Primarily written by Adrienne, a homeschooling mother of seven, ages 10 and under. She chronicles life, laughs, struggles, and lessons learned as she raises a larger-than-most sized family and tries to figure out what she's doing day by day.

With occasional posts, Alexandra, Adrienne's older sister, writes of her ranch life in Nevada and raising four sons, ages 5 and under. Life is never dull and her boys have given her some pretty awesome stories to tell.

Stick around awhile, and you're sure to laugh, nod, smile, be encouraged, and see what life is like with a big (little) family.

12.26.2013

Christmas

Early yesterday morning, before anyone had emerged from bedrooms, there was a crash.

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The tree that had been standing tall for over a week fell over. No one was in the room, it had never threatened tipping before, but there we were, drenched gifts and broken ornaments strewn across the living room.

I headed for the kitchen to make Blaine’s gift. Without a clue what else to get for him, I decided to try my hand at the very Dutch pastry banket, or butter letter. Not being a stitch Dutch myself, I had yet to try making it, but my completely-Dutch husband grew up with it, loves it, and has hinted many times that I ought to make him some. After a thorough search of my city’s grocery stores, I found one that carries almond paste, and we were in business.

The filling melted out of the dough EVERYWHERE. Every single one I made leaked. My dear husband assures me this is relatively normal, but after the tree, an imperfect gift for my husband was not what I’d hoped for. Frustrating. From his consumption of his gift, I’m thinking Blaine’s less than bothered.

While the butter letter baked, I had one of my girls mix up the pumpkin pie. The oven sat hot and empty for over an hour before I found the pumpkin pie batter in the mixing bowl, pie crusts sitting empty, oven sitting empty. There went my target time for dinner. We didn’t eat anything beyond fruit for the first time yesterday until 1:15 pm. It wasn’t the meal I’d planned. Our big meal was supposed to be a late lunch. It was supper. We didn’t open gifts until 3:00.

We ended up eating three hours after I’d planned. Charlotte dropped and broke her brand new ornament. Several of the dolls made by dear friends for my girls took a bath in Christmas tree water. Pierce peed on his new truck. Ruby decided to take the paints out of her new paint by number and Pierce opened the lavender and painted the floor, Ruby’s new skirt, the couch, and the paint by number package. I found out said paint washes off of wood floors and leather couches and skirts well when wet. Charlotte’s new sock has a small seam in a place where a seam ought not be from the scissors she used to open the package. The Christmas tree was down and out of the house before supper when it threatened to fall again after we cleaned it all up and straightened it once. The kids loved their Lincoln Logs, played heartily, picked them up and filled an entire five gallon bucket with them before bed, and Pierce helped them out by dumping them with a crash during devotions.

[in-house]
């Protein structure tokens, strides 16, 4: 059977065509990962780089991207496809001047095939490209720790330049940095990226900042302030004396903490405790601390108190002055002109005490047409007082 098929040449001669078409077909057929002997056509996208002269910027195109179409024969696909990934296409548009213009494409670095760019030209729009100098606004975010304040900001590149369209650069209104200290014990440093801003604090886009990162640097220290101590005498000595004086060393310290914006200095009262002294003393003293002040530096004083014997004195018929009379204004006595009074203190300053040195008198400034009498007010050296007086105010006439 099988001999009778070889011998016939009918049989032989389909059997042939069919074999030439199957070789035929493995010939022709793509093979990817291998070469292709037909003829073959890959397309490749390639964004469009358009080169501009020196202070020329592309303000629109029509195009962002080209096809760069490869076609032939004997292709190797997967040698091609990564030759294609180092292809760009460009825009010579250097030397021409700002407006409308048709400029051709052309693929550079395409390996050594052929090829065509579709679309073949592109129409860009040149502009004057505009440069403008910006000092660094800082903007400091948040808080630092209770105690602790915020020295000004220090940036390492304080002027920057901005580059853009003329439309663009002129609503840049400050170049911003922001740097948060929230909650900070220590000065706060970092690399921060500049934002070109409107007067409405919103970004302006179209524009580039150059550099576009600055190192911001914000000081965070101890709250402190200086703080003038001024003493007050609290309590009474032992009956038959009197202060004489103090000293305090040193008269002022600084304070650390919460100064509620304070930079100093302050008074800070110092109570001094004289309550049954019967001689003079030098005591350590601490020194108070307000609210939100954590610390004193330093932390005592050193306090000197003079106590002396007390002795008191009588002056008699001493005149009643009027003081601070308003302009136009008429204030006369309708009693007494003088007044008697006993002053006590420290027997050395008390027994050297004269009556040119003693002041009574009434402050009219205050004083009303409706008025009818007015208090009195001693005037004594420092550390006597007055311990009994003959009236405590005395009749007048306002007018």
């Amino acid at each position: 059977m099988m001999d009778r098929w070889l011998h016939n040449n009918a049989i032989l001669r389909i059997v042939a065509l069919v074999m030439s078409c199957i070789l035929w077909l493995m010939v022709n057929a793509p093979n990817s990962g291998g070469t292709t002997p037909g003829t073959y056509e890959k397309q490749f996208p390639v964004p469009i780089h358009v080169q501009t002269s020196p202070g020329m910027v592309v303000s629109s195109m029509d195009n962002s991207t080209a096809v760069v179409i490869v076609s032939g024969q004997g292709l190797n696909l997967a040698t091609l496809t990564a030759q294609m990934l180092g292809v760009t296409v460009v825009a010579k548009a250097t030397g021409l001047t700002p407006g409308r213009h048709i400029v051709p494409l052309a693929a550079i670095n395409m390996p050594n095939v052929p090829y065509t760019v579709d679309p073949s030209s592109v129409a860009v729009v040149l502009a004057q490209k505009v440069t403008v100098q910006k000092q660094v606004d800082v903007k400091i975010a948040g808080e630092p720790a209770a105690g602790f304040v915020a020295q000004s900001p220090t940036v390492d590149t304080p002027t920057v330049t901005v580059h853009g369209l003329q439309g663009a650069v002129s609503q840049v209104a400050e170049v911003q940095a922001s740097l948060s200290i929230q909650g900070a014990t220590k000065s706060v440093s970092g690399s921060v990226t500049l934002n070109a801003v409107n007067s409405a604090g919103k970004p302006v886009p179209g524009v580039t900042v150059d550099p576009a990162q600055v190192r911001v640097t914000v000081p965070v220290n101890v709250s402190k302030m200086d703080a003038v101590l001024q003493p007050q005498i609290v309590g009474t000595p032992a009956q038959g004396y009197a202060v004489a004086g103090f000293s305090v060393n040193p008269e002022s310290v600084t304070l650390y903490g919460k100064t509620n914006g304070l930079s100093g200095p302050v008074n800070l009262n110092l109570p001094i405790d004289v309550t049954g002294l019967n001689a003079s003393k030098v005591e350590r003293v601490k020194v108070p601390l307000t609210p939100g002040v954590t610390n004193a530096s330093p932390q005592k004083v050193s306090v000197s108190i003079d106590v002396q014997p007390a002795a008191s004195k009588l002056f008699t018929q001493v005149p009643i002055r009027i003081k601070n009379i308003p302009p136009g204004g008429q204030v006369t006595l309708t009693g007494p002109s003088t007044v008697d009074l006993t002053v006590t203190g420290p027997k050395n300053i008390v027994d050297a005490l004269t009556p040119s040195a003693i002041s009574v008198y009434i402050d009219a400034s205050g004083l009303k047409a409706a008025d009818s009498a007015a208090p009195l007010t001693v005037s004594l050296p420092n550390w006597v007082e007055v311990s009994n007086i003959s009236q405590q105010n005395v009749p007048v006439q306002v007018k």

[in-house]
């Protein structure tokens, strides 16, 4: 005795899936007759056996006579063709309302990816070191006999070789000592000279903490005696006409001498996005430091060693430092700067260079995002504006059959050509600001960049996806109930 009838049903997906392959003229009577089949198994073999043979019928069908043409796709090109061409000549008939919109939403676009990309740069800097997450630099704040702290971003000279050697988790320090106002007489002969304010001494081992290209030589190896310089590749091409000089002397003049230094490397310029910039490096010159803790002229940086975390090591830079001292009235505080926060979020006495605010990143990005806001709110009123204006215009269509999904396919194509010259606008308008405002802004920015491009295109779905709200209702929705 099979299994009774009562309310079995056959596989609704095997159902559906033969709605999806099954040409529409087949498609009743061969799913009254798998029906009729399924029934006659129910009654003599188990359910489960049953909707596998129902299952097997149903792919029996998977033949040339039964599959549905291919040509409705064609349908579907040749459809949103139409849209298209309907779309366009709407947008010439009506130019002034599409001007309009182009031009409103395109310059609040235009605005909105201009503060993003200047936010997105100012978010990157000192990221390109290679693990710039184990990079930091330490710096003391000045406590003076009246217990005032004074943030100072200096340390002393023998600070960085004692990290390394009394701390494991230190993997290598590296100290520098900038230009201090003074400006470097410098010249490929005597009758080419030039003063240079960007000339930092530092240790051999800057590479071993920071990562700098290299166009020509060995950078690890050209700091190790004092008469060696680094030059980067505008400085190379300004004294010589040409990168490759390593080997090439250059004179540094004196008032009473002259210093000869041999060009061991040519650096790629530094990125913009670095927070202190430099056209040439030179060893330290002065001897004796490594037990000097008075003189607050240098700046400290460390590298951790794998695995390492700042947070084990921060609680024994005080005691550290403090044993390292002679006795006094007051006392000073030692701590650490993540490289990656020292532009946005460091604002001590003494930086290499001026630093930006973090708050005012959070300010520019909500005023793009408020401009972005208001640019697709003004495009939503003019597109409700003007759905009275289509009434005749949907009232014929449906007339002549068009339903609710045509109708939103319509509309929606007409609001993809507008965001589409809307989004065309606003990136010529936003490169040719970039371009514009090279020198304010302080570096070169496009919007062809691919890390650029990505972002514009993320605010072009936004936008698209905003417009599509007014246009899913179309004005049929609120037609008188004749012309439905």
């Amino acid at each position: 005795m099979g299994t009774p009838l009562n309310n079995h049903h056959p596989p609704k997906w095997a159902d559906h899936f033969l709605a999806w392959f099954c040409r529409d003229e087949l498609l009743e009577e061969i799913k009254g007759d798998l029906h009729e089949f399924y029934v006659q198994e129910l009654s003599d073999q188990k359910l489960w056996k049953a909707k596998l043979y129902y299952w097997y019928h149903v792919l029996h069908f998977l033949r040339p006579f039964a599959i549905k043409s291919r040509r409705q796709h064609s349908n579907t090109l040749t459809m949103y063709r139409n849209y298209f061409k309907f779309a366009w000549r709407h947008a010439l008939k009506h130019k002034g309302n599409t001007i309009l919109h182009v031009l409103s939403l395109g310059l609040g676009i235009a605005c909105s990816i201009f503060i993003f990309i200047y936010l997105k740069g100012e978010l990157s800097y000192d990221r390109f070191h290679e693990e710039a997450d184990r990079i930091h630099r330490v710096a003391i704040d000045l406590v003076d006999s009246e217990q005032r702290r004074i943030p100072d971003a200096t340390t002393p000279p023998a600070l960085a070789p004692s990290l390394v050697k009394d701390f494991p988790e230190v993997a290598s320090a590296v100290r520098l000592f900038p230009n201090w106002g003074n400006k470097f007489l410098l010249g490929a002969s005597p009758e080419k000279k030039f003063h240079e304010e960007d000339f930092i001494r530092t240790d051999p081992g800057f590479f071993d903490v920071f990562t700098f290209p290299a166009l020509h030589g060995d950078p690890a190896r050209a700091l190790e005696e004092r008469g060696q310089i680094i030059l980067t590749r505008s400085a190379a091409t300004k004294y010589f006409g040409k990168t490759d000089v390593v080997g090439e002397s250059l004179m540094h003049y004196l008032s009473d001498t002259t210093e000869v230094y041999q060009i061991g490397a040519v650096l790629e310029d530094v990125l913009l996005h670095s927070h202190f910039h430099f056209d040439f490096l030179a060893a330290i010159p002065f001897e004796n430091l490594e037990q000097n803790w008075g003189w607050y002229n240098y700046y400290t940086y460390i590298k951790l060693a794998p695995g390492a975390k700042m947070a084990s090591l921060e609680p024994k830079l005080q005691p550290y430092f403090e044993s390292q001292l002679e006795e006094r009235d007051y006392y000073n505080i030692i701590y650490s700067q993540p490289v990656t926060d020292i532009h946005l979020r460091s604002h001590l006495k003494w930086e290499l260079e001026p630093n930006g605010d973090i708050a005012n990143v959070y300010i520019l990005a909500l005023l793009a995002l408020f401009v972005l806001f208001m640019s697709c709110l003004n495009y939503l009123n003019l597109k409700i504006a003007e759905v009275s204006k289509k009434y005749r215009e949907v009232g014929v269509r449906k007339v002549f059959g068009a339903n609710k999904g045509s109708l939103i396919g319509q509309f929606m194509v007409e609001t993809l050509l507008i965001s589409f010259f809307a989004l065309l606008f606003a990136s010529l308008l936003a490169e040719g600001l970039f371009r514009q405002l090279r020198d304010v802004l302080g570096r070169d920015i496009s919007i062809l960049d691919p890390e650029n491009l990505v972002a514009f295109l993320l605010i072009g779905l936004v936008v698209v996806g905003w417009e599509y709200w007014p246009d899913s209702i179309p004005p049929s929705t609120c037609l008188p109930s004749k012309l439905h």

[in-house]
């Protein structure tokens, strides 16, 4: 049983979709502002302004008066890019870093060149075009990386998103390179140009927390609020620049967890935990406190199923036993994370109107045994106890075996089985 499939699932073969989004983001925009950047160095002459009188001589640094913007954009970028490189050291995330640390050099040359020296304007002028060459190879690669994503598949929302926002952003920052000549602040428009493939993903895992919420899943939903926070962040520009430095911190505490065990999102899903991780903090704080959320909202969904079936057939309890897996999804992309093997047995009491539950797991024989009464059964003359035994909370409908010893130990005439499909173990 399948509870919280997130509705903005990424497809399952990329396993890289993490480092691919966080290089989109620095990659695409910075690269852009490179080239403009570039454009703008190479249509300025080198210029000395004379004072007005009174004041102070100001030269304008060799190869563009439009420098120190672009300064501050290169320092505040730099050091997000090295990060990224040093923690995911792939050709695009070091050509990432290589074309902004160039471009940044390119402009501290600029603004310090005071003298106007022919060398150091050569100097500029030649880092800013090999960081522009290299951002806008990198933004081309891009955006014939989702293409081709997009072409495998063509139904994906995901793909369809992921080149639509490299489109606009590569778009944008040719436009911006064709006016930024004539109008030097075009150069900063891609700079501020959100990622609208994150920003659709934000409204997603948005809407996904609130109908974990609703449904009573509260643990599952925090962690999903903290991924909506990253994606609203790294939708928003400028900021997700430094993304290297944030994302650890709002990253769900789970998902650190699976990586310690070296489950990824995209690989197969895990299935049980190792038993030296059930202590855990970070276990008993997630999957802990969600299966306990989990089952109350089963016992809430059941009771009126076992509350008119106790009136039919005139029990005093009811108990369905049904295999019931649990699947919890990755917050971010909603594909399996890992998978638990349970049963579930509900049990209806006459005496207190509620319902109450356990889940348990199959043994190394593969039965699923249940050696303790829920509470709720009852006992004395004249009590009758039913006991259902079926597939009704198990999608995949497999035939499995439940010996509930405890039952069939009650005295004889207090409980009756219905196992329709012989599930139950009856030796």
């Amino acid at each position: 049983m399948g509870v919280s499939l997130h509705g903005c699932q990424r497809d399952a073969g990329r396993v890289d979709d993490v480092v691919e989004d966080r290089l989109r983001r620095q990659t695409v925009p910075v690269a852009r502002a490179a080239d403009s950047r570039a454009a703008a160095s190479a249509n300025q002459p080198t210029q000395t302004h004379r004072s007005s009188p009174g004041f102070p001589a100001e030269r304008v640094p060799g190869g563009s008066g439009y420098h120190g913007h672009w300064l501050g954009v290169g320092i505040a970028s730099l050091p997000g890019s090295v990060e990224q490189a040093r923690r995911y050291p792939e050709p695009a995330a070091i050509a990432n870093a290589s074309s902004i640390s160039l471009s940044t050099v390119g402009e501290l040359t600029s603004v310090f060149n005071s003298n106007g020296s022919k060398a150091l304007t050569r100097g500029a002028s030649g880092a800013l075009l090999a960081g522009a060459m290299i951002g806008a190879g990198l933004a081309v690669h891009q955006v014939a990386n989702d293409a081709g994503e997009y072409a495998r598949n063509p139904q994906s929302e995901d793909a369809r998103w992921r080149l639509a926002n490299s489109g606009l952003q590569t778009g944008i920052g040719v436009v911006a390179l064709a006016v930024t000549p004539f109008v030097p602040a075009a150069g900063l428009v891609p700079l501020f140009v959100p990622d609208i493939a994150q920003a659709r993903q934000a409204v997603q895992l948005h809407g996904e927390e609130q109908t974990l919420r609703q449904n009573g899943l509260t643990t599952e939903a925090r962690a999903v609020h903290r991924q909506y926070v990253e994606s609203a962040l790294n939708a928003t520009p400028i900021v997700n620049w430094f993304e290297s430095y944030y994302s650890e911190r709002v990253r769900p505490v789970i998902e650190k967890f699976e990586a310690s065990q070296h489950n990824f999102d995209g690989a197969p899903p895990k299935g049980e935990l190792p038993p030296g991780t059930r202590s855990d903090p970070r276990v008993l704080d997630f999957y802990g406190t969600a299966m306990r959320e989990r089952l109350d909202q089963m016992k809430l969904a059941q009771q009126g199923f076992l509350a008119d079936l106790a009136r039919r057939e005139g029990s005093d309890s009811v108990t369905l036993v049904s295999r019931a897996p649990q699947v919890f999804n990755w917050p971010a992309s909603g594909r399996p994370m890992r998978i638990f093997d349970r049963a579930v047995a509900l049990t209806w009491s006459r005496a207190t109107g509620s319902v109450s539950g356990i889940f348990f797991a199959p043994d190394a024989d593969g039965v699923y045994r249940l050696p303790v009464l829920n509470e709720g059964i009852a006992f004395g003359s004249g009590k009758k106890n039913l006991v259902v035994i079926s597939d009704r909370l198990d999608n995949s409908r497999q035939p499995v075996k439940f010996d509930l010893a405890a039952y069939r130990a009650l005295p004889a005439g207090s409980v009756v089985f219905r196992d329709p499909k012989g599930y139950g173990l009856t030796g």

Sitting back last night, exhausted by the day and reminiscing on years past, I couldn’t help but think. Things were not like this growing up for me. It was just my sister and I, life was organized and quiet. Traditions were upheld. Yelling over the noise never happened. I remember exactly zero toppled Christmas trees. We took the tree down when we wanted to, not when it forced us to. We always opened gifts in the morning. The living room didn’t look like a hurricane had hit after gifts were opened.

Was that better? What am I complaining about? It was less stressful, to be sure. Things were more organized. There wasn’t chaos. It was quiet.

My kids weren’t complaining. My husband wasn’t complaining. It was me. It was my picture of the ideal way to celebrate Christmas that was being skewed.

Jesus was born in a barn, my friends. He left a perfect world to become man, to dwell among us, to save us from our sins. He humbled himself from God to baby. A not-talking, not-walking, helpless infant laid in a hard, stinky, dirty manger, a baby sent to save. And I’m complaining that there’s chaos in my house, that things aren’t happening when I wanted them to, how I wanted them – on a day that we celebrate Him.

Humbling.

4 comments:

Roxanne said...

And now our home is filled with quiet - too much quiet - we would love the chaos of your home to fill ours once again. We miss you dear daughter.

AdenaF said...

I can completely relate. Before Christmas I was ready for the whole thing to just be over with. I know that I have very high expectations for my favorite holiday and I just knew it was not going to even come close this year to what I want so I would be fine completely skipping it. I am glad I got an attitude adjustment before it was too late and the day was spent with my family, the kids didn't seem to mind that we couldn't afford to get them as much as in years past and the night was spent with in a house full of friends. Over all, it was one of the best Christmases ever- because of good relationships. And I kept reminding myself that 2 of my kids won't be living under my roof this time next year so make every moment count.

Charlotte Moore said...

WOW!!! I know that was a big mess to have to deal with the clean up and hate the ornaments were broken. One thing fir sure you have a day to remember. HA!!!

You seem to always handle things in such a good way in the end.

BLESSINGS!!!

Alexandra N said...

Hey Sis, we have had our Christmas trees topple 3 times that I can think of right now. (Ours are usually from boys climbing them, but same difference...) Anyways, we now tie them to the wall from 2 different sides to prevent tipped trees. (Tell had ours tipped over this year in the 1st 15 minutes it was in the house.) Maybe that would be something to think about next year!